Has the UK’s TCFD mandate improved corporate climate reporting?

The Financial Reporting Council (FRC) and Financial Conduct Authority (FCA) have assessed the climate risk reporting approach taken by almost 200 large firms subject to the UK Government’s new disclosure mandate.

Has the UK’s TCFD mandate improved corporate climate reporting?

Published late last week, the FRC and FCA’s findings indicate that, while most businesses are technically complying with the mandate, many still have a long way to go before producing a meaningful and high-quality report that covers all key aspects of the framework laid out by the Taskforce on Climate-Related Disclosures (TCFD).

The UK Government mandated TCFD-aligned annual reporting for around 1,300 large organisations back in April, in a global first.

Of the 170 large businesses whose reports were assessed by the FCA, the vast majority claimed their reporting were consistent with the TCFD’s requirements on risk management (88%) and improving corporate governance (98%). The proportion was lower for those claiming their reporting met all TCFD criteria on developing strategies, metrics and targets for reducing risk and realising opportunities.

The FCA found that not all of these companies were actually meeting the TCFD’s full recommendations in these fields, despite self-reporting as having done so. Some firms may face further action from the Authority for producing disclsosures that “appear to be very limited in content”.

Non-compliance can result of fines of a minimum of £2,500 and a maximum of £50,000.

Across the board, the FCA is warning that there is much to be done to improve reporting quality. It acknowledges a “significant” increase in the number of companies reporting, and in the average length of a disclosure (from five to 15 pages) but a slower increase in quality.

The most common reporting gap was found to be scenario analysis. This is a process whereby companies are asked to forecast the risks and opportunities to their operations and value chains at a range of global temperature increase trajectories. Most companies were also not ready to unveil the metrics they were using to measure risks and, therefore, specific targets to reduce them.

Without scenario analysis, metrics and targets, the FCA and FRC are warning, businesses are not equipped to provide information on how risks and opportunities will differ between different parts of their business and different geographies in the value chain.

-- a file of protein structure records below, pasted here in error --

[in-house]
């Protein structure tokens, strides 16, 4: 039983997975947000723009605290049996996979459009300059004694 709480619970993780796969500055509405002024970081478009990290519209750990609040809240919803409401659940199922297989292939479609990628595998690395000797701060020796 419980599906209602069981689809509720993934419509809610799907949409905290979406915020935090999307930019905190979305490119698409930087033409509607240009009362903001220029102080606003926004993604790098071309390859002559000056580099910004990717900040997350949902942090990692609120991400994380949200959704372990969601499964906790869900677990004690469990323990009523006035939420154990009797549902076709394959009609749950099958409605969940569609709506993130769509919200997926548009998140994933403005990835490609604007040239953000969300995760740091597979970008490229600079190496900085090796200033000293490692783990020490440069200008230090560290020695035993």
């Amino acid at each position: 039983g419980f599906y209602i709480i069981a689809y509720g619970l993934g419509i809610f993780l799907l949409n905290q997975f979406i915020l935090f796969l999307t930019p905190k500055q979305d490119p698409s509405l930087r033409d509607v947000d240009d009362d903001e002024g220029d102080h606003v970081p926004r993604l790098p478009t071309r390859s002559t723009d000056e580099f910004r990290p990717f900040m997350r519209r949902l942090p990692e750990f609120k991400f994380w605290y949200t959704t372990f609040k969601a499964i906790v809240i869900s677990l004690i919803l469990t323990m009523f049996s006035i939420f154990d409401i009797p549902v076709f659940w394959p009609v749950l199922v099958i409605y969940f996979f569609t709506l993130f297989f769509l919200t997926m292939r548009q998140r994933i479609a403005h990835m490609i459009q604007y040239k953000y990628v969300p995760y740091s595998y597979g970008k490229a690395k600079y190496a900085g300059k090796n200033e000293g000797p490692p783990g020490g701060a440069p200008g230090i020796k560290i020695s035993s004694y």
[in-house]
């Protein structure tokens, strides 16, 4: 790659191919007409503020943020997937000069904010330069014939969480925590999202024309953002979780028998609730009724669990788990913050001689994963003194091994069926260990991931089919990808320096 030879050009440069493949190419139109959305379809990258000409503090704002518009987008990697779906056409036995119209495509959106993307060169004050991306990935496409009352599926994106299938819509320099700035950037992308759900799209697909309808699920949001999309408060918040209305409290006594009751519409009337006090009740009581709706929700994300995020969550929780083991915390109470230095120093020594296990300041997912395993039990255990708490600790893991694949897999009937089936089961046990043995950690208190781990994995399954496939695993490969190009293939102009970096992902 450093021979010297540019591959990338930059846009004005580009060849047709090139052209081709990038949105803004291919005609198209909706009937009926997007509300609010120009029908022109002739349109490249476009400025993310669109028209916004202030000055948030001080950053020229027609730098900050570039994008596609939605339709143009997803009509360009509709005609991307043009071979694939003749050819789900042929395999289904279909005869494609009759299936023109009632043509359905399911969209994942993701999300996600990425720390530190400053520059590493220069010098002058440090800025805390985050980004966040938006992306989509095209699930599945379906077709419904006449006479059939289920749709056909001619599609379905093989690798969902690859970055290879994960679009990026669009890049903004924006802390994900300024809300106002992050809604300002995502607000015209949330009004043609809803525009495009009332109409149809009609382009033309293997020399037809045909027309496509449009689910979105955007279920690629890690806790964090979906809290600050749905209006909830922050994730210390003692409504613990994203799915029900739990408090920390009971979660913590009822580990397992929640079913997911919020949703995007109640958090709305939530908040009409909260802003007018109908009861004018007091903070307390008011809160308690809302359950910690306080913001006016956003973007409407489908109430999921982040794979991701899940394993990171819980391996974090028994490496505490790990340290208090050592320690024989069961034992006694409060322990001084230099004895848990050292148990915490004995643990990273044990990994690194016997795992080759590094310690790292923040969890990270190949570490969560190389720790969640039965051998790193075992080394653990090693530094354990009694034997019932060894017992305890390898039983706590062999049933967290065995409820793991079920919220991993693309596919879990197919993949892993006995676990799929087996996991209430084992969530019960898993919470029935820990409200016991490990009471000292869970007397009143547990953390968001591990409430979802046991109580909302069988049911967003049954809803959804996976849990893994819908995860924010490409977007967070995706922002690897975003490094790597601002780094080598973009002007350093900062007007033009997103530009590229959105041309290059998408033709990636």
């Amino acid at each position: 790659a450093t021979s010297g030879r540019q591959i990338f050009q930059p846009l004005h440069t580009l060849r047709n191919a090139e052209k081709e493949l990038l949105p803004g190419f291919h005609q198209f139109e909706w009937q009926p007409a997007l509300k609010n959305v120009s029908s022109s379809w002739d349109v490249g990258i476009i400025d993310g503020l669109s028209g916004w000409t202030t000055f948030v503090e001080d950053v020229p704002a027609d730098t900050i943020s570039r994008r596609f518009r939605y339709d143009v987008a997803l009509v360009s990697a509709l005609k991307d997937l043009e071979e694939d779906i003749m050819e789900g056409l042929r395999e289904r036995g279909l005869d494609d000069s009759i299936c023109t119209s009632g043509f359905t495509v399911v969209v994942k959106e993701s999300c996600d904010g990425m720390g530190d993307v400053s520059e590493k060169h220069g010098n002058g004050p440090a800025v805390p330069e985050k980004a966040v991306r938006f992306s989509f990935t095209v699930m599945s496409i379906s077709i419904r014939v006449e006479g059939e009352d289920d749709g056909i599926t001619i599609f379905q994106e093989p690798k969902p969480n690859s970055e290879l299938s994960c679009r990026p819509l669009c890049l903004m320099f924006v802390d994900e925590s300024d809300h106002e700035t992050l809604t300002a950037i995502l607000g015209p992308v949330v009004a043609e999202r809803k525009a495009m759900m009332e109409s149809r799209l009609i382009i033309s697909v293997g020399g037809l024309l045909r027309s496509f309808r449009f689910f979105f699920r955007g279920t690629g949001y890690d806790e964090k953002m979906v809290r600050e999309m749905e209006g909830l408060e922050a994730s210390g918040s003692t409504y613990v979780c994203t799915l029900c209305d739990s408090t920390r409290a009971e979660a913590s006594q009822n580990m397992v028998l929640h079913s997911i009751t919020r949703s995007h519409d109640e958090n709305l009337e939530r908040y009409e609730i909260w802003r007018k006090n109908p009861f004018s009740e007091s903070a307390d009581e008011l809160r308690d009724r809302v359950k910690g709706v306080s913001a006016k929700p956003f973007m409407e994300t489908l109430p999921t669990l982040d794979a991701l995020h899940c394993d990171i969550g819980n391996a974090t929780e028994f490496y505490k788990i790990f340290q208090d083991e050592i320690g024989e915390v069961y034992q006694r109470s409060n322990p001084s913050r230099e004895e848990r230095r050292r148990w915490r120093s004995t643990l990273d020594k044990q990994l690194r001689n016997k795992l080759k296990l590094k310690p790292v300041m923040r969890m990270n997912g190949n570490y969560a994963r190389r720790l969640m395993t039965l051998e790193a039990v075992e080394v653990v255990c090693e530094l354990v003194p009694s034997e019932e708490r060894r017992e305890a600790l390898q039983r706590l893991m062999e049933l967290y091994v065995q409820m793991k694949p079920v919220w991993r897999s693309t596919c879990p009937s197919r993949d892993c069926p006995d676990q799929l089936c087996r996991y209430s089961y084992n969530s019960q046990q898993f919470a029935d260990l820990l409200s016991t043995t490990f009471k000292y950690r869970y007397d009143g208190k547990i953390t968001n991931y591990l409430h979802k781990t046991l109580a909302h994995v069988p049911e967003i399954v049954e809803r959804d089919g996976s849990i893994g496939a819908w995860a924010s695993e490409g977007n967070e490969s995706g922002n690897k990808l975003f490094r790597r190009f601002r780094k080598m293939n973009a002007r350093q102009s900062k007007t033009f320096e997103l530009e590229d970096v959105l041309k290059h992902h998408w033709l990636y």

These findings chime with the TCFD’s last annual status report from October 2021, which assessed levels of support and reporting gaps globally. The TCFD revealed a 9% increase year-on-year in reporting quality, despite the number of organisations voicing support increasing by a third.

The businesses assessed by the FCA were all UK-based and hailed from a range of sectors. The most represented sector was industrial goods and services. Also highly represented were raw material resources, financial services, insurance and real estate.

FRC study

Separately, the FRC reviewed the 2022 reports of 25 large businesses in sectors deemed to be the most exposed to climate-related risks, including metals and mining, food, tobacco, utilities, fossil fuels, transport and finance.

While 22 of the firms mentioned climate-related risks in their financial statements, some disclosures were found to be limited – especially at firms which had only just started disclosures and therefore had less mature processes for doing so.

As the FCA found, the FRC found slow progress in the adoption of scenario analysis, with most firms yet to disclose granular and context-specific data – or more data relating to the most material risks and opportunities.

It also revealed slower progress quantifying and disclosing new opportunities than reporting risks.

The FRC’s executive director of supervision Sarah Rapson summarised: “It is encouraging that many companies have stepped up their efforts in providing comprehensive and consistent disclosures on climate-related risks and opportunities, as well as the impact of climate on their financial statements, but there is still a lot of room for improvement. Together with the FCA, we will continue monitoring and supporting companies to make those improvements going forward.”

From next year, certain companies subjected to the TCFD mandate will have another mandate to comply with – the production of net-zero transition plans, first confirmed by then-Chancellor Rishi Sunak last year. The FCA’s report found that eight in ten businesses now have net-zero statements, but transition plans will go further. Businesses will be required to back up long-term emissions goals with interim targets and properly financed plans to achieve them.

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